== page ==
ArticleIn this article, mechanical expert, Matt Lykins, provides an introduction to industrial truck inspection and repair, including some of the relevant standards.
Industrial Truck (Forklift) Maintenance
Most of us have had the dreaded experience where a problem develops with our car, but when we take it in for service the technician cannot repeat the issue. Too often we are sent on our way without resolution, in a questionably safe vehicle. This same issue occurs with forklifts and other industrial trucks. Modern lift trucks are not entirely different from automobiles; they are equipped with sophisticated computer systems, including diagnostic error codes. Service and repair of these vehicles requires a high degree of training and technical expertise.
Our experts are often retained in cases where an earlier malfunction in a lift truck could not be repeated by the service technician and was put back into service without repair. When these same vehicles are involved in incidents, our experts are tasked with determining whether or not the malfunction was a contributing cause in the incident and if the lift truck was properly diagnosed and serviced before being returned to service.
Inspection & Repair of Industrial Trucks + Other Helpful Information
Definition of Industrial Truck
OSHA defines a powered industrial truck as, “Any mobile power-propelled truck used to carry, push, pull, lift, stack or tier materials. Powered industrial trucks can be ridden or controlled by a walking operator. Earth moving and over the road haulage trucks are not included in the definition. Equipment that was designed to move earth but has been modified to accept forks are also not included.”
Inspection & Repair
When approached with these cases, it is necessary to determine whether or not a repair or service call was properly executed, including determining if the service provider followed the appropriate steps in troubleshooting and correcting an error before returning equipment to service.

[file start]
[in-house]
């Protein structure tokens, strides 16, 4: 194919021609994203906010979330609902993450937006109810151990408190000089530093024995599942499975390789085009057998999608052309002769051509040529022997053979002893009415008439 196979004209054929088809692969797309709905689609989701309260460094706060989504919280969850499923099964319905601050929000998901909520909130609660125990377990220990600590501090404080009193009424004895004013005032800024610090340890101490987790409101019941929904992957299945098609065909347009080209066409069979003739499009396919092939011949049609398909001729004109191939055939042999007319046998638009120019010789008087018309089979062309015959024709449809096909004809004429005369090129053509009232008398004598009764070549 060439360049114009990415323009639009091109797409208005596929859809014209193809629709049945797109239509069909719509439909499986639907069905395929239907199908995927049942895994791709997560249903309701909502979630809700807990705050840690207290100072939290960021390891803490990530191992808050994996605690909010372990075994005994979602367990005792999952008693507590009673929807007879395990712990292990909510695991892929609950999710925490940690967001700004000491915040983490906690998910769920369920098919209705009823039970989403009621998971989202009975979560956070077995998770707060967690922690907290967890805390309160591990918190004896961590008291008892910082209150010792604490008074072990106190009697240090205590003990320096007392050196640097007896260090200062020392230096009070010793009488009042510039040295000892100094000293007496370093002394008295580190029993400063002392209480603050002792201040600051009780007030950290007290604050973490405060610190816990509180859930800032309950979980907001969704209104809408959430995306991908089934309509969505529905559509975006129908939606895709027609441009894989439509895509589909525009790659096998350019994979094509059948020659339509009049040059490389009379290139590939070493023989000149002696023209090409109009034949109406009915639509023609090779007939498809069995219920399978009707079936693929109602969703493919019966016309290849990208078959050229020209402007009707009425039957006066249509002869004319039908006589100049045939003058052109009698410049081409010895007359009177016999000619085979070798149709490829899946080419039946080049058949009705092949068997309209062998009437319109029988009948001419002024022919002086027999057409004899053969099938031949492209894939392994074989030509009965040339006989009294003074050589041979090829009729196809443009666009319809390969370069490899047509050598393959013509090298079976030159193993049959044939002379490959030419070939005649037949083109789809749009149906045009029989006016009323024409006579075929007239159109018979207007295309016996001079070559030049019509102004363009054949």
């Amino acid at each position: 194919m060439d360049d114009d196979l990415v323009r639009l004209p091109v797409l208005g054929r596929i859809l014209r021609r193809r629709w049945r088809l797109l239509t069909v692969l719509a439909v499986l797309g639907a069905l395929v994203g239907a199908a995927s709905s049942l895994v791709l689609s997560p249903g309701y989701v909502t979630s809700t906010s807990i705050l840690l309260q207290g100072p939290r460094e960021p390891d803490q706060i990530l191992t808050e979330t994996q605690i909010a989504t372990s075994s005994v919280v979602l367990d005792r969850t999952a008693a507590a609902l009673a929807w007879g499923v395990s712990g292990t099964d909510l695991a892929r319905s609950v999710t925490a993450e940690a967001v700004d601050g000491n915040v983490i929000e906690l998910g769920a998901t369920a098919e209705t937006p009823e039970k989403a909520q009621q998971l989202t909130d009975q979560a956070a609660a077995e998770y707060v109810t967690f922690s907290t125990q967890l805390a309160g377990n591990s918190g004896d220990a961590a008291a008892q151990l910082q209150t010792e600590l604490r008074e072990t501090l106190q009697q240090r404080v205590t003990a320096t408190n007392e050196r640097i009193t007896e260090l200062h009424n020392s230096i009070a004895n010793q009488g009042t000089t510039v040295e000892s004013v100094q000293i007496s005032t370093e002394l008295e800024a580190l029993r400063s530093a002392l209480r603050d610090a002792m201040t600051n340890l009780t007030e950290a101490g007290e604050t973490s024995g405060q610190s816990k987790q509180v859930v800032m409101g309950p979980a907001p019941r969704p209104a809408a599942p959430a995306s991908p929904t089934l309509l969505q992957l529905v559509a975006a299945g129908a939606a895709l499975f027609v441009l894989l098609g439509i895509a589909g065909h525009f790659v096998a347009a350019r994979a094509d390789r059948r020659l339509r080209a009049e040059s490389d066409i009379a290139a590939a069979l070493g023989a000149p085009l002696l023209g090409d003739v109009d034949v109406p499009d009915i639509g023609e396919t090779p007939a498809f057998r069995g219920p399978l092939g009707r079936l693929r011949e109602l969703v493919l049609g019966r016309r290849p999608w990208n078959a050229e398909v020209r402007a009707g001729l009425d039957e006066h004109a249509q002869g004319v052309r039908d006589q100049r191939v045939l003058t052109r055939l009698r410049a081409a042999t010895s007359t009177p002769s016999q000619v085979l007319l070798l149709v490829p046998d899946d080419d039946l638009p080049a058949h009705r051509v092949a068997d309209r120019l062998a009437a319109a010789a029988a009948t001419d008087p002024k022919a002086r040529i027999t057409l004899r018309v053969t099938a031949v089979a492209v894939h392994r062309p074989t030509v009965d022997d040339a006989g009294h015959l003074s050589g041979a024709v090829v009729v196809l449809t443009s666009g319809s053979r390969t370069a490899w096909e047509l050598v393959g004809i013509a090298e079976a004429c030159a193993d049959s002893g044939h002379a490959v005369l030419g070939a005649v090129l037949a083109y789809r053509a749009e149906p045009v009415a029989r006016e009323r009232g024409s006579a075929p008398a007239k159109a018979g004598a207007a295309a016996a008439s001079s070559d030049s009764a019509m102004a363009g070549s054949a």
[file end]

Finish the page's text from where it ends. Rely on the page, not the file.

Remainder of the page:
Appropriate service can take a lot of forms depending on the issue at hand, but is specific when a reported issue is intermittent or when adequate corrective action of a reported issue is not clear to the maintenance technician. Below we have provided an operational flow that should be followed in the event that a system malfunction cannot be properly resolved:
- Confirm the nature and circumstances involved with the specific operational failure of the equipment.
- Operate the equipment in a controlled environment until the fault is observed first-hand by maintenance personnel.
- Review the maintenance history of the equipment to identify any trends or related maintenance issues.
- Consult the applicable vehicle maintenance manuals and related documents.
- Involve other technicians, including manufacturer authorized service centers, to elicit their experience and maintenance history of the specific reported issue.
- Contact the manufacturer’s technical support.
- Keep the equipment out of service until the reported issue is remediated.
The work flow stops at any point if the issue can be resolved, but in order to promote employee safety, it is essential to adequately troubleshoot and repair any malfunctioning equipment before returning it to service. Failure to follow this rule exposes employees to a potentially dangerous condition should the known malfunction recur.
Some of the standards relevant to the maintenance and repair of industrial trucks, include:
29 CFR 1910.178(q)(1-12) OSHA, Materials Handling and Storage, Powered Industrial Trucks, Maintenance of Industrial Trucks
ANSI.B56.1.1969 (701,702) Safety Standards for Powered Industrial Trucks, Maintenance Practices
When necessary our experts can conduct a reconstruction to determine the cause of the incident and whether or not the claimed malfunction contributed to the cause. Please contact Matt directly to discuss incident reconstruction within the scope of your case.
We have the experts to assist in a complete investigation of the injuries. Experts in warehouse operations and facilities engineering complement Matt’s expertise with industrial trucks. When appropriate, we also have experts in biomechanics and human factors.
Matt provides investigations, analysis and testimony in matters related to the maintenance & repair of industrial vehicles and equipment. Throughout his career Matt has owned, operated, and maintained industrial trucks, farm equipment, and aircraft. Matt also has experience training vocational students; earlier in his career Matt was an FAA technical instructor, he also served as an FAA Designated Mechanic Examiner, administering the FAA oral and practical exams. Matt’s degree is in Aviation Maintenance from Purdue, he’s also an FAA Certified Mechanic.